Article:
June 8 1913
Dearest Jessie: I have been making out telephone reports until about half an hour ago for I thought if I wrote to you I have to rest my mind. Gee but there is a lot of red tape about that outfit especially so for what little money there is in it. But thank goodness its [sic] all done now. And I’ve got some thing better to do.
This has been a busy day for me I don’t hardly know its [sic] Sunday.
Am in work up to my eyes but just think only another week of it. I just talked to Lyman over the Phone and told him it would just about be impossible for us to leave here before Sunday. You see the understanding we had when we left was that they would start Monday so we made plans to that effect. And if we should start Sat I don’t know what the result would be. You see I am here alone now Lin expects to be back Sunday night. (Hope this won’t disappoint you) and I don’t care about the rest. I want to go on that trip without a care or a worry and spend just about four thirds of my time with you. That’s not being selfish is it when I love you so much.
I sincerely hope we don’t change our plans any but only make them a little more practical more definite and more elaborate.
But lets [sic] see we were’ent [sic] to write about that were we.
Talk will be in the ten cent class won’t it when we get together. I wish I could see you tonight: but believe me I’ll be thinking of you.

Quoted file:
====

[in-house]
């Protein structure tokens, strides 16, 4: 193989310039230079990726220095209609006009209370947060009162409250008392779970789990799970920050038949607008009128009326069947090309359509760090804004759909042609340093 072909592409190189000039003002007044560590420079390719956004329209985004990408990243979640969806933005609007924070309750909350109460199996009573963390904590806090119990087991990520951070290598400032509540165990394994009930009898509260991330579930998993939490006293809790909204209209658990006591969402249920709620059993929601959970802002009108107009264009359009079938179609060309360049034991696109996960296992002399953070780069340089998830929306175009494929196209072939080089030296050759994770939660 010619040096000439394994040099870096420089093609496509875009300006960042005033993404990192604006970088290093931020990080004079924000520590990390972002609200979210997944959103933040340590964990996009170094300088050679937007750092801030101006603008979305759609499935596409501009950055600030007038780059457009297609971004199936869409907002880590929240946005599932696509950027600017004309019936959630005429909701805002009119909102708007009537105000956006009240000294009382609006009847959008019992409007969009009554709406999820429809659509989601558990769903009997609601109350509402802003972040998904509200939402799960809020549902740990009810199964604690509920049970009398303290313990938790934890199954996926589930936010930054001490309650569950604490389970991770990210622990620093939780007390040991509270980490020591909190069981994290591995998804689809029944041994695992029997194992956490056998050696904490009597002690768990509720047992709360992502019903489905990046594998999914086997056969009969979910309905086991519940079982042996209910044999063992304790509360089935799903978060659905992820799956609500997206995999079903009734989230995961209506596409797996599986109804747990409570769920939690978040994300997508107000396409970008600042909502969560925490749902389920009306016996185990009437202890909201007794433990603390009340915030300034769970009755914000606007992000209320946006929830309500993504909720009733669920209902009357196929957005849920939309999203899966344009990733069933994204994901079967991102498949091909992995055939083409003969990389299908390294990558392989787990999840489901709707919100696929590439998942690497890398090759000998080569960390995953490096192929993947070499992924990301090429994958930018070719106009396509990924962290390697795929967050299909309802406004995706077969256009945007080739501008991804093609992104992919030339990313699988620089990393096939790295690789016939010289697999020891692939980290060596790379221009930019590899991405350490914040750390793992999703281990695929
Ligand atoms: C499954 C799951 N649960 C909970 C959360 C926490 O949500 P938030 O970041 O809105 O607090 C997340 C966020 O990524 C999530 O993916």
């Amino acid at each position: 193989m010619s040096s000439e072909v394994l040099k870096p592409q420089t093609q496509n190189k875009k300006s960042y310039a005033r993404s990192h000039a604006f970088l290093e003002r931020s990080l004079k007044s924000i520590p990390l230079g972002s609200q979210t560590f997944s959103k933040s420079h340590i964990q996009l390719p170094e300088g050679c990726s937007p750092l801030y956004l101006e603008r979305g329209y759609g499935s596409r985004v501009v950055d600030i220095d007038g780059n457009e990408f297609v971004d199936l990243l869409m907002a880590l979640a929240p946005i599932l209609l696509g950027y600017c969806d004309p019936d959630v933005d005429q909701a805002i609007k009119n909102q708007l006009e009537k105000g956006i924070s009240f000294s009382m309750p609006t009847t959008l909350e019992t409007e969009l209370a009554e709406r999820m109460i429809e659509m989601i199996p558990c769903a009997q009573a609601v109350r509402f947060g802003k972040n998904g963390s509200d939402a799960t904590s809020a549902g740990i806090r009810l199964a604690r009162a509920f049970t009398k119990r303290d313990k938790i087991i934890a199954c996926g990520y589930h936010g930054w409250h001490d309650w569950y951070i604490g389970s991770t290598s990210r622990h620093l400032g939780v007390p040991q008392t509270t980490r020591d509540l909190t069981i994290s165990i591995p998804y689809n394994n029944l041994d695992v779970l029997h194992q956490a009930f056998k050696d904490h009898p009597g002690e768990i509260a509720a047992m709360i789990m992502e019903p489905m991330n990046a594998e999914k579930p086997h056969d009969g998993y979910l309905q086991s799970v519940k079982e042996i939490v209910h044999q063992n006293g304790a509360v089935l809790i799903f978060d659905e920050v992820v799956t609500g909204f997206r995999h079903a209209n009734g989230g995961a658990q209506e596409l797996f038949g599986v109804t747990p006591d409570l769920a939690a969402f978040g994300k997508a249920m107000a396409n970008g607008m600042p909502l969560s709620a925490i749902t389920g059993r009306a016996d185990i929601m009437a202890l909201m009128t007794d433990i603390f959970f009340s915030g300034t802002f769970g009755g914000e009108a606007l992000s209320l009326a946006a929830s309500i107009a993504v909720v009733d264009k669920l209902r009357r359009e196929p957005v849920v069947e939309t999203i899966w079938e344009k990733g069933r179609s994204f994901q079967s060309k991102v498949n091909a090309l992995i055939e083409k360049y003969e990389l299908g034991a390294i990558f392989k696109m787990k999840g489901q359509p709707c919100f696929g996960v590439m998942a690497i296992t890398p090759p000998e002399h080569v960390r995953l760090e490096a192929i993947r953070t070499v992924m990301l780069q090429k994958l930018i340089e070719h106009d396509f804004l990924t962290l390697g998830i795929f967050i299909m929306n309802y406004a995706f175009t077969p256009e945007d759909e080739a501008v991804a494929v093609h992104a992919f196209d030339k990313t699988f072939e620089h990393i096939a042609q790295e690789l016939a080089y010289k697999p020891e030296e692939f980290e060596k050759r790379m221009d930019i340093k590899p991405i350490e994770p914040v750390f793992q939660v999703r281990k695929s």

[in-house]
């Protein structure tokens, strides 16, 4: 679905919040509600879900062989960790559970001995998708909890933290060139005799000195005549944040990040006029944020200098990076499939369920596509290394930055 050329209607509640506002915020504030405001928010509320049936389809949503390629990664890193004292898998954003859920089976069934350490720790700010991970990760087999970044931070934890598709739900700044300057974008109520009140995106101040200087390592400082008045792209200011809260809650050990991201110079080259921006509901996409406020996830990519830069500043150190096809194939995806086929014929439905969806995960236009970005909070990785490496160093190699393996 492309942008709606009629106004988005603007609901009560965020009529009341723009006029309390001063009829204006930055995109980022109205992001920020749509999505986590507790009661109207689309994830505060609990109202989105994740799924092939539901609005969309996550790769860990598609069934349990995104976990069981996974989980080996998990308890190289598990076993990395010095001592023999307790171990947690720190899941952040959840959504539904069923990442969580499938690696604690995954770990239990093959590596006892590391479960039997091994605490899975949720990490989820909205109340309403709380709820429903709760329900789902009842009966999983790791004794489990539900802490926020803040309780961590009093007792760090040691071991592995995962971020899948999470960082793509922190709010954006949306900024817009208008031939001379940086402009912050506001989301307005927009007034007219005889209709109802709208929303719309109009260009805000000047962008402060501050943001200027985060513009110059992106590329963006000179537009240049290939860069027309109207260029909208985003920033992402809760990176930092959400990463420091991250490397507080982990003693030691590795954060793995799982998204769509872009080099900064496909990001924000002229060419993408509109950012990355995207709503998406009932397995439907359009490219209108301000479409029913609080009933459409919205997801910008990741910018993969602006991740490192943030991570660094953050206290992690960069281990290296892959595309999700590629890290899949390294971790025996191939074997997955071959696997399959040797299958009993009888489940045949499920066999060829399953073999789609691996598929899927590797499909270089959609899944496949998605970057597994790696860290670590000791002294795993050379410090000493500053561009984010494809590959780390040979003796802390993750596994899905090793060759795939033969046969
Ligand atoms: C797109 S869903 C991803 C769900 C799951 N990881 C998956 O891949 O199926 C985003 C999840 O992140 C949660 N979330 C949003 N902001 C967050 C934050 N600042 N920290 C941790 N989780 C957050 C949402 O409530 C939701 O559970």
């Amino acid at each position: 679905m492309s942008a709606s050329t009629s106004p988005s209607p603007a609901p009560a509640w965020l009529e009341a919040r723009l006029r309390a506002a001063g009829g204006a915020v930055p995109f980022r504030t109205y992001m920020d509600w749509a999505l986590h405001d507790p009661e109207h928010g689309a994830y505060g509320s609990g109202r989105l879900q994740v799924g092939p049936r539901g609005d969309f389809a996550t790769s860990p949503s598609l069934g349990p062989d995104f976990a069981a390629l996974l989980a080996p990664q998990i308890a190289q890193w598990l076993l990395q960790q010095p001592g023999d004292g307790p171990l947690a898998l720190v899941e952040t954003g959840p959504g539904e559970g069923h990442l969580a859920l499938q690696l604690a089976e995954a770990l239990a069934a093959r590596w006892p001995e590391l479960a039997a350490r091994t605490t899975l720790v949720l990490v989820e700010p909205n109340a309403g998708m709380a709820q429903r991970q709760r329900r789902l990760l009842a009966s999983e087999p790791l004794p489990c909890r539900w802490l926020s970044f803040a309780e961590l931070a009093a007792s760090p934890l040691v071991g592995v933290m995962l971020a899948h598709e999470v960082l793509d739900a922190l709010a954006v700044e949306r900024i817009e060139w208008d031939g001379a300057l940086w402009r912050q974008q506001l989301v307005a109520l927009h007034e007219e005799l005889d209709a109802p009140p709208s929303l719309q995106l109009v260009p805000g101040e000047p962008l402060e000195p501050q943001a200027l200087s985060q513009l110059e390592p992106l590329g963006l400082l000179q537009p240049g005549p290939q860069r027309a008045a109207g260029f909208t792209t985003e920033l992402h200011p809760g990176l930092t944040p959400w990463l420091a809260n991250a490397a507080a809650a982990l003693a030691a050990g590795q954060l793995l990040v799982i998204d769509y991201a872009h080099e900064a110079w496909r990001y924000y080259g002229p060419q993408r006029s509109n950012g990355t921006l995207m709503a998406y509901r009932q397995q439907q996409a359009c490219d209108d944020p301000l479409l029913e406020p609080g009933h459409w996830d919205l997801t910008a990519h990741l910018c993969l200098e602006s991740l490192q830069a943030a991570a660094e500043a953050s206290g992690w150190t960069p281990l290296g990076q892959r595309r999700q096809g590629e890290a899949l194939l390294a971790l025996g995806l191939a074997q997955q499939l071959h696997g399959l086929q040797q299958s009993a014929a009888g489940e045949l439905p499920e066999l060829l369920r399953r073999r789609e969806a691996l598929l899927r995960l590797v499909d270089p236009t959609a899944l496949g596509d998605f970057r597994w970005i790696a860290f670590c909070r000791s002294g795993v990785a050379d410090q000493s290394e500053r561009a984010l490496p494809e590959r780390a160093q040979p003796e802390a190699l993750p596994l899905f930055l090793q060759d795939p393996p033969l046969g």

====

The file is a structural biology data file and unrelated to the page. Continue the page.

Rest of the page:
And so uncle Bill had a yarn did he. Lin told me all about it. There’s one consolation about it no body will believe him if he does tell it. He’s a great uncle Bill. How is Lail now Jes says never again for him and I say ditto. Udall surley [sic] hates it because Mona is going Gee I’m glad it’s her and not you. Honestly I don’t know what I’d do.
But here I am crowding the (The Subject) again.
Say I’ve been reading (Rex Beaches [sic]) latest. (The Iron Trail) surley [sic] some story. You see I am not worked so hard but what I have time to read. Say Jessie we want to scare up a book or two to take with us on our trip I sincerely hope you will leave Dickens, Thackery [sic] (and who else come in their class) Mary J. Holms [sic] and Agusta [sic] Evans I believe) on the shelf. I saw the prettiest little poem today if I can find it will keep it for you to read. And now at last I am just about to wonder how you’ve spent the day and what you are thinking about, hope you were a good girl and went to all the meetings. For as I’ve told you before perhaps you will have to do just a little religion for me, but I promise to do my share when I get a chance. (Will try and write these lines so close that you can’t read between them.)
Well dear it is just about time to go to the field to turn the water so good bye write soon
Yours with love
(Photo of penstemon from flickr.com/photos/johnida/1290475545/ with restrictions.)